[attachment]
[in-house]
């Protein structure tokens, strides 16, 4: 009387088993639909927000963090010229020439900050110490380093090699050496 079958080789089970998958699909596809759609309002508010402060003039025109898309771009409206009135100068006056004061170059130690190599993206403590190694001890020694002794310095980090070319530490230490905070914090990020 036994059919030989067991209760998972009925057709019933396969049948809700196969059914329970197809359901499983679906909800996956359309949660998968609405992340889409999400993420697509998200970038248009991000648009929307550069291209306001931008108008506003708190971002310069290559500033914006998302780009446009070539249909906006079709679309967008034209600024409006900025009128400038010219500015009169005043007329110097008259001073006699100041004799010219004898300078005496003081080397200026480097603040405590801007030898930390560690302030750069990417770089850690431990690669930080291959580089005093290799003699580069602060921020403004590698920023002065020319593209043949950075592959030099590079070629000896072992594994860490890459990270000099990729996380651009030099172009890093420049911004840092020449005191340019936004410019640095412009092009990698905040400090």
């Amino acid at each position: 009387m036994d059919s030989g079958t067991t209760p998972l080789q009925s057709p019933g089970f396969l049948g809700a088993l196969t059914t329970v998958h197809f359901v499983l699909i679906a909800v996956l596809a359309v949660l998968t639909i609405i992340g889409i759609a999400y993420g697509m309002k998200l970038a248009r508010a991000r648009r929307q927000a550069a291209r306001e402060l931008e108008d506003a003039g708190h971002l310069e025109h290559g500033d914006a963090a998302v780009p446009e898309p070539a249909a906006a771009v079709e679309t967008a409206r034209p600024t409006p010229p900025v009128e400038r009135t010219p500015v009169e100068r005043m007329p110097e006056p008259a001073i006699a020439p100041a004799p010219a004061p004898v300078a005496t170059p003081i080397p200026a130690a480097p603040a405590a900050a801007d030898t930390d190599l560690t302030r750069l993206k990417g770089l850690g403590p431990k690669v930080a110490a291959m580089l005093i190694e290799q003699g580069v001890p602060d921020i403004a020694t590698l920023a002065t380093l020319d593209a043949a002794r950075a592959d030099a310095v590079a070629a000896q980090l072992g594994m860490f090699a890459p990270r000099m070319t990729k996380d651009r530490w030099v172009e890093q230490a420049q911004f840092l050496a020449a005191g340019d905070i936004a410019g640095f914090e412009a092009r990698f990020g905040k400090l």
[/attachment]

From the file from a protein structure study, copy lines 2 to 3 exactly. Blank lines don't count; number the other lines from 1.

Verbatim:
């Protein structure tokens, strides 16, 4: 009387088993639909927000963090010229020439900050110490380093090699050496 079958080789089970998958699909596809759609309002508010402060003039025109898309771009409206009135100068006056004061170059130690190599993206403590190694001890020694002794310095980090070319530490230490905070914090990020 036994059919030989067991209760998972009925057709019933396969049948809700196969059914329970197809359901499983679906909800996956359309949660998968609405992340889409999400993420697509998200970038248009991000648009929307550069291209306001931008108008506003708190971002310069290559500033914006998302780009446009070539249909906006079709679309967008034209600024409006900025009128400038010219500015009169005043007329110097008259001073006699100041004799010219004898300078005496003081080397200026480097603040405590801007030898930390560690302030750069990417770089850690431990690669930080291959580089005093290799003699580069602060921020403004590698920023002065020319593209043949950075592959030099590079070629000896072992594994860490890459990270000099990729996380651009030099172009890093420049911004840092020449005191340019936004410019640095412009092009990698905040400090």
């Amino acid at each position: 009387m036994d059919s030989g079958t067991t209760p998972l080789q009925s057709p019933g089970f396969l049948g809700a088993l196969t059914t329970v998958h197809f359901v499983l699909i679906a909800v996956l596809a359309v949660l998968t639909i609405i992340g889409i759609a999400y993420g697509m309002k998200l970038a248009r508010a991000r648009r929307q927000a550069a291209r306001e402060l931008e108008d506003a003039g708190h971002l310069e025109h290559g500033d914006a963090a998302v780009p446009e898309p070539a249909a906006a771009v079709e679309t967008a409206r034209p600024t409006p010229p900025v009128e400038r009135t010219p500015v009169e100068r005043m007329p110097e006056p008259a001073i006699a020439p100041a004799p010219a004061p004898v300078a005496t170059p003081i080397p200026a130690a480097p603040a405590a900050a801007d030898t930390d190599l560690t302030r750069l993206k990417g770089l850690g403590p431990k690669v930080a110490a291959m580089l005093i190694e290799q003699g580069v001890p602060d921020i403004a020694t590698l920023a002065t380093l020319d593209a043949a002794r950075a592959d030099a310095v590079a070629a000896q980090l072992g594994m860490f090699a890459p990270r000099m070319t990729k996380d651009r530490w030099v172009e890093q230490a420049q911004f840092l050496a020449a005191g340019d905070i936004a410019g640095f914090e412009a092009r990698f990020g905040k400090l």